California Agency Issues Amendments to CFRA Regs

maternity-leave-062314The California Family Rights Act (CFRA) was established to ensure secure workplace leave rights for the birth of a child, for purposes of bonding, placement of a child in the employee’s family for adoption or foster care, for the serious health condition of the employee’s child, parent or spouse, or for the employee’s own serious health condition.

Importantly, the CFRA applies only to employers who employ 50 or more employees within a 75-mile radius. This is not new. However, the amended regulations clarify how to determine if this threshold is met for employees with no fixed worksite (i.e., work from home, etc.). The regulations now provide that such employees’ worksite is the location (1) to which they are assigned as their home base; (2) from which their work is assigned; or (3) to which they report.

CFRA leave is only available to employees who have been employed for at least 12 months and at least 1,250 hours during the preceding 12 months period. The amended regulations provide that employees who are not eligible for CFRA leave at the start of a leave because they did not meet this requirement, may become eligible for protected CFRA leave during their non-CFRA leave because their continued employment during such leave counts toward the 12 month threshold.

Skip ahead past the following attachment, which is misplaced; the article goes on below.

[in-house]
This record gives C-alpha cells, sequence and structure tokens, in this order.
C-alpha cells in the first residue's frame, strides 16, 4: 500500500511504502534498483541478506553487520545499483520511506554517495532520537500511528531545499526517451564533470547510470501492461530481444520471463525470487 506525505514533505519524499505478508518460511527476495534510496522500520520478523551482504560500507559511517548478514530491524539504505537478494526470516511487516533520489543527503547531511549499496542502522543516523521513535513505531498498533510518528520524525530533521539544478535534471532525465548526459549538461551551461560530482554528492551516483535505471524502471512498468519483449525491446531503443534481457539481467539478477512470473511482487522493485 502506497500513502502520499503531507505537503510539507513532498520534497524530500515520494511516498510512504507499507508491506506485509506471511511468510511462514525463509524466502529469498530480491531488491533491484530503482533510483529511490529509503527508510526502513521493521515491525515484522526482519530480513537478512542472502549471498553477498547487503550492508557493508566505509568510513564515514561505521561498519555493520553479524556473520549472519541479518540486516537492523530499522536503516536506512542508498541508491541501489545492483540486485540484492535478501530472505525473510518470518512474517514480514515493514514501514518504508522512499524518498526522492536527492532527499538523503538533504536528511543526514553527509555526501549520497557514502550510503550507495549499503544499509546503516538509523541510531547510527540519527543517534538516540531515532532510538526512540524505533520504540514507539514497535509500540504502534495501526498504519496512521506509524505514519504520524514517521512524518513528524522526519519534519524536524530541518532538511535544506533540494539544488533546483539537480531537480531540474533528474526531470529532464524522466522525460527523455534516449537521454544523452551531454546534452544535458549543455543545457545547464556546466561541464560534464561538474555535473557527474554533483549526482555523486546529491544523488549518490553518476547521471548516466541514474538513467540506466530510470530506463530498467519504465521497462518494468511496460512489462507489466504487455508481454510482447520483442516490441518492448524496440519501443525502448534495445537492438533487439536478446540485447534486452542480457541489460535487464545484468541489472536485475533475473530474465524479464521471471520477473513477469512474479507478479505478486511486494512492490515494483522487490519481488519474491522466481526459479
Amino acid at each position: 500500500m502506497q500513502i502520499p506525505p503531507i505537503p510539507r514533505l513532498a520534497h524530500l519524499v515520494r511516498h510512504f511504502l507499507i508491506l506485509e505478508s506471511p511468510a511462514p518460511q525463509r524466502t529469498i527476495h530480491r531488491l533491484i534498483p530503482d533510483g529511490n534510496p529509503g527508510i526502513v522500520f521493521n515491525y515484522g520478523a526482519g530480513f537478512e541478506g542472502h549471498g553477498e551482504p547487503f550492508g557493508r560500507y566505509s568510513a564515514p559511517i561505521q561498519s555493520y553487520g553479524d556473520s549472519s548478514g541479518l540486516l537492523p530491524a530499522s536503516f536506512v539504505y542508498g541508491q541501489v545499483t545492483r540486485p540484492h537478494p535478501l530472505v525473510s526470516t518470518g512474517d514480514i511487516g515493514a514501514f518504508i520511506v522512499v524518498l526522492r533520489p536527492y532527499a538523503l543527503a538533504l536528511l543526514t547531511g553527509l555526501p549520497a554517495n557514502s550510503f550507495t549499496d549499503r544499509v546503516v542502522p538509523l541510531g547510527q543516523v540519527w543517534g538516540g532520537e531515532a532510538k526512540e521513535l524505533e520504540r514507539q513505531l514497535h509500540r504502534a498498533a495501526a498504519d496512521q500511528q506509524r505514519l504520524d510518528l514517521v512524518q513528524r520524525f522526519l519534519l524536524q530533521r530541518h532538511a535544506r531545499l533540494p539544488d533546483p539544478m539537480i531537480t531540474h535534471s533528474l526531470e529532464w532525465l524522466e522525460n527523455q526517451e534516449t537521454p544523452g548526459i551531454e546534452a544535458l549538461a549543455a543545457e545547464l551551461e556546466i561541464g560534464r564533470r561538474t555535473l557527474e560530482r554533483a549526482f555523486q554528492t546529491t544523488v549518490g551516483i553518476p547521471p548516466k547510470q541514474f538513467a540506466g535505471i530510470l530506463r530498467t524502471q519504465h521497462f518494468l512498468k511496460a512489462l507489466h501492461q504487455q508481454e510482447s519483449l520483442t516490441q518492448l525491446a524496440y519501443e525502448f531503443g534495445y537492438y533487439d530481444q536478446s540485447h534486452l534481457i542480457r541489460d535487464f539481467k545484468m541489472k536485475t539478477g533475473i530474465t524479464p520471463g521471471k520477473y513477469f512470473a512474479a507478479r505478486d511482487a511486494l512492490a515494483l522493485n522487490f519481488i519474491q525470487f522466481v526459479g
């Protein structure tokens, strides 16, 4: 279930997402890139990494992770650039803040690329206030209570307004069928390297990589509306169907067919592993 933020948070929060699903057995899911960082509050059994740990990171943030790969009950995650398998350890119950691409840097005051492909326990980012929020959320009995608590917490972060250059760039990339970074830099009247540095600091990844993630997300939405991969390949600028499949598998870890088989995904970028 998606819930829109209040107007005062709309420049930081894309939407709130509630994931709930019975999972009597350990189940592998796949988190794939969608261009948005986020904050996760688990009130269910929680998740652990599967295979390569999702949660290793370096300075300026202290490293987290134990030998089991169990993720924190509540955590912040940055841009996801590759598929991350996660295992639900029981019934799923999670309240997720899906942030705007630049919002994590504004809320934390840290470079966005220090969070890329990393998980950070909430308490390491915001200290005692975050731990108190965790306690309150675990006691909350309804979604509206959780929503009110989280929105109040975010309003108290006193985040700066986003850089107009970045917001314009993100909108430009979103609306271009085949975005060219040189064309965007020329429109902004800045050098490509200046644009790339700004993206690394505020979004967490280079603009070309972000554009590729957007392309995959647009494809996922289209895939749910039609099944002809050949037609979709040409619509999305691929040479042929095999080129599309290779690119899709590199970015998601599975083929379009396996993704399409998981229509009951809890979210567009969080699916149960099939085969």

Formerly, employers could require an employee using CFRA leave to obtain a second opinion of the employee’s “serious health condition” if the employer had “reason” to doubt the validity of the first medical certification. This regulation has been amended to allow an employer to require a second opinion only where it has a “good faith, objective reason” to doubt the certification. Employers are also now prohibited from contacting health care providers except to authenticate a medical certification.

As amended, the regulations now provide that an employee who fraudulently uses CFRA leave is not protected for purposes of job restoration (at conclusion of leave) or health benefits.

Finally, the amended regulations require employers to post a notice explaining the CFRA and how to file a complaint with the Department of Fair Employment and Housing (DFEH).

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